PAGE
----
10. Hotel “wrong transaction” malware e-mails — McAfee cites one scam in which the victim gets an e-mail ostensibly from a hotel and is asked to fill out a phony refund form to correct an alleged “wrong transaction.”
11. “It” gift scams — Whatever the hot holiday item turns out to be, expect scam websites to offer it at a discount — in exchange for your data, of course.
12. “I’m away from home” scammers — If you’re planning on traveling for the holidays, you might want to reconsider telling everyone about it on social networks, lest a burglar take notice and rob your home while you’re away.
When you stop to use an ATM, do you check the machine for tampering? Do you cover the keypad as you input your PIN, even if there’s no one around? Doing these things can help prevent fraud, however, there’s a new threat that may render your tried and true methods of protection powerless.
The newest device being used by thieves is a 3-D card skimmer, which is believed to have been fabricated by a 3-D printer. The design is specifically made to fit undetected over the bulbous green “blob” that is supposed to make Chase Bank’s ATM machines so immune to skimmers.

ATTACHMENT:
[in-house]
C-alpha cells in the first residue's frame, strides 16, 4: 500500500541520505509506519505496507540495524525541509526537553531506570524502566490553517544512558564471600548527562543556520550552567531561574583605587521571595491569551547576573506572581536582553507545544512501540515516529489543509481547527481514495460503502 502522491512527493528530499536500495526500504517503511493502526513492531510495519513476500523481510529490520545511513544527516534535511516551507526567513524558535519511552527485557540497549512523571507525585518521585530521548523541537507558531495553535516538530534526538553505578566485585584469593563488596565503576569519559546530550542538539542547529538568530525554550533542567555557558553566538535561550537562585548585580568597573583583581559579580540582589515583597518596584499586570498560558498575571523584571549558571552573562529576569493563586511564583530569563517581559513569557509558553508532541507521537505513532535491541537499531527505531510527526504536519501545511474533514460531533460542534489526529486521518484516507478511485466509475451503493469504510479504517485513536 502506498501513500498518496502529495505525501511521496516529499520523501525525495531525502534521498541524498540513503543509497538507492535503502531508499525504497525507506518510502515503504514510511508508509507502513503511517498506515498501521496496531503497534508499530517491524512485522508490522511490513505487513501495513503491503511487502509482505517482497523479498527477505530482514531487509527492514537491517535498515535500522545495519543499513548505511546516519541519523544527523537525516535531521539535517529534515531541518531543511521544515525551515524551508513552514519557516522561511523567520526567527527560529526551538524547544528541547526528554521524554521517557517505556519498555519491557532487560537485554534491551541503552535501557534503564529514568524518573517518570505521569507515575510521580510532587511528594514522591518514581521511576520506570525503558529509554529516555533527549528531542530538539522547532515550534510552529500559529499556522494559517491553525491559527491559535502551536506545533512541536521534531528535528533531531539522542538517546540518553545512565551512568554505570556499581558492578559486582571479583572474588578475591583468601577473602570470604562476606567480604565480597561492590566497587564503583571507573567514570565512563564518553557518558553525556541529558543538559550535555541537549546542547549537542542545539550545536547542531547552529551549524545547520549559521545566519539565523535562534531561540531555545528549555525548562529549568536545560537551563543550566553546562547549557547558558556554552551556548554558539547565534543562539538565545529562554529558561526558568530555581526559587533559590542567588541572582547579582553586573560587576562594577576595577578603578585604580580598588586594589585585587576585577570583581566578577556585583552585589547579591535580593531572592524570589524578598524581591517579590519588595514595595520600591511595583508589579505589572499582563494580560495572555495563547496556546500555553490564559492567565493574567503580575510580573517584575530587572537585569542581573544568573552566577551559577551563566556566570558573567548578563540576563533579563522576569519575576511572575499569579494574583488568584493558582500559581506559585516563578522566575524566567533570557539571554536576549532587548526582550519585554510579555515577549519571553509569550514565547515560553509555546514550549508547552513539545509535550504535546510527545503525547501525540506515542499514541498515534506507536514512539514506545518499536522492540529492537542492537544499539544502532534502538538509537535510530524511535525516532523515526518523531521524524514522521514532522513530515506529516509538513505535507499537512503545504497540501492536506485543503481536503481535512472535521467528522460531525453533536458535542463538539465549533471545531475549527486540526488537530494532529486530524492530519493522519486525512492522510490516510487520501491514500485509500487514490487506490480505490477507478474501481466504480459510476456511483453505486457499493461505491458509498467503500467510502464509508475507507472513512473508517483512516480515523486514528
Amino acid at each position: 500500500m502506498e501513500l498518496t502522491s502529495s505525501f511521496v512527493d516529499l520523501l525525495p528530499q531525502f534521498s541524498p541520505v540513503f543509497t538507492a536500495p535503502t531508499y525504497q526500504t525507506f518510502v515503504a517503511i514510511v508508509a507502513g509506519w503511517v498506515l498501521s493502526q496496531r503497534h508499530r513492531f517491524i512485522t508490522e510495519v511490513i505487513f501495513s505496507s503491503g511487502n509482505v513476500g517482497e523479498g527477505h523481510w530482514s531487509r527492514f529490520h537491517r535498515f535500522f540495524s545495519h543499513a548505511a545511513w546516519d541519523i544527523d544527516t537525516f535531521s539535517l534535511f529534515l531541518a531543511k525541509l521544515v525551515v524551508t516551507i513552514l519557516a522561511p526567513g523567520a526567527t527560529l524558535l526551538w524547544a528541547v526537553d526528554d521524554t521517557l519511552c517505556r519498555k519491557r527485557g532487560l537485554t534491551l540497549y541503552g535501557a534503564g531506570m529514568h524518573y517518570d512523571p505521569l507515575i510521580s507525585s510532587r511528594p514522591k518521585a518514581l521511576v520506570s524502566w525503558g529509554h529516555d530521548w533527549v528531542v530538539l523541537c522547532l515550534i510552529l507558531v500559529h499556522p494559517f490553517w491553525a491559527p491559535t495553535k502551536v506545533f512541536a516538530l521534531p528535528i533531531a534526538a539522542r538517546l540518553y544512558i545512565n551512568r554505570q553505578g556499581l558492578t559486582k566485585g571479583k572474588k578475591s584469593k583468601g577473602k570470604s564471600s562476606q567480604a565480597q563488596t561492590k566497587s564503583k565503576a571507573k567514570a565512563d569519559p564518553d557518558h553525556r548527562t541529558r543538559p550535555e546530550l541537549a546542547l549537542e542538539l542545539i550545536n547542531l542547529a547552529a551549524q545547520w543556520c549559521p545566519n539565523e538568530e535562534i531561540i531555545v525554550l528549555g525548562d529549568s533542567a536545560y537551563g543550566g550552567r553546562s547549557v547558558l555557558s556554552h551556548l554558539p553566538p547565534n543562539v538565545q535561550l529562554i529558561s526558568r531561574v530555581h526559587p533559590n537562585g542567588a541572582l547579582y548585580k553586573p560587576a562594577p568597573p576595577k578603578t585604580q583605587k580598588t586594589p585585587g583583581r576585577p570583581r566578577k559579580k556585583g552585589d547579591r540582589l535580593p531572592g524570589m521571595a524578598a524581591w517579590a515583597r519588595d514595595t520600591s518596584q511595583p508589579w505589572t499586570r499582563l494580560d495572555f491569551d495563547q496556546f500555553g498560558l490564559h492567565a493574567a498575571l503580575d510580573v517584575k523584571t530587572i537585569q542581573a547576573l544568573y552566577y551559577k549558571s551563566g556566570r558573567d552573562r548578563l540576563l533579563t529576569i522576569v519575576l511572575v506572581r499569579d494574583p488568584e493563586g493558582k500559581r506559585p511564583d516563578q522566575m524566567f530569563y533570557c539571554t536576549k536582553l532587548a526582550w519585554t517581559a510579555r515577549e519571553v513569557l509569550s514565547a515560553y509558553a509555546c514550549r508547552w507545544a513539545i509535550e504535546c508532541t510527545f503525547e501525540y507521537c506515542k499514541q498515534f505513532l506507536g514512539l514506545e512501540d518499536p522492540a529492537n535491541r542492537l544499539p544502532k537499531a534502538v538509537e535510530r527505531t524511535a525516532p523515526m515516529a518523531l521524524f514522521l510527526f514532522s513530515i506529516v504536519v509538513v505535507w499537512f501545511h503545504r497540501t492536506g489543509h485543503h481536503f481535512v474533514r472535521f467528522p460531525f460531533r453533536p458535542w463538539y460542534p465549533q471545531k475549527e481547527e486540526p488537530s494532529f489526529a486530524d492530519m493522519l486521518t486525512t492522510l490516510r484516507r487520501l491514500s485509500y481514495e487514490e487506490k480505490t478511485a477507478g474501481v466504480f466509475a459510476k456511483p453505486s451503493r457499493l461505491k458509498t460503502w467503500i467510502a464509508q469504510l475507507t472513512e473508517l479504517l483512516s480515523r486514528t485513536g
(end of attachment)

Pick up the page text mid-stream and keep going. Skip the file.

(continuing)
The skimmer reads the card’s magnetic strip when inserted, and this activates a camera that will record the entering of the PIN. The device contains circuitry which enables it to wirelessly send the information to a smartphone or laptop computer.
When using an ATM, it’s best to choose one convenient to your usual route and stick to using that one, so that you can familiarize yourself with what the machine looks like. Examine it carefully, so that you will immediately notice if anything is amiss.
If you notice a device sticking out of the card slot, jiggle it slightly. If you notice that it seems loose, do not use the machine. It’s likely that a skimmer has been inserted. You should examine the ATM carefully each time to attempt to use it, so that you catch anything that seems out of the ordinary before you use the machine and risk identity theft.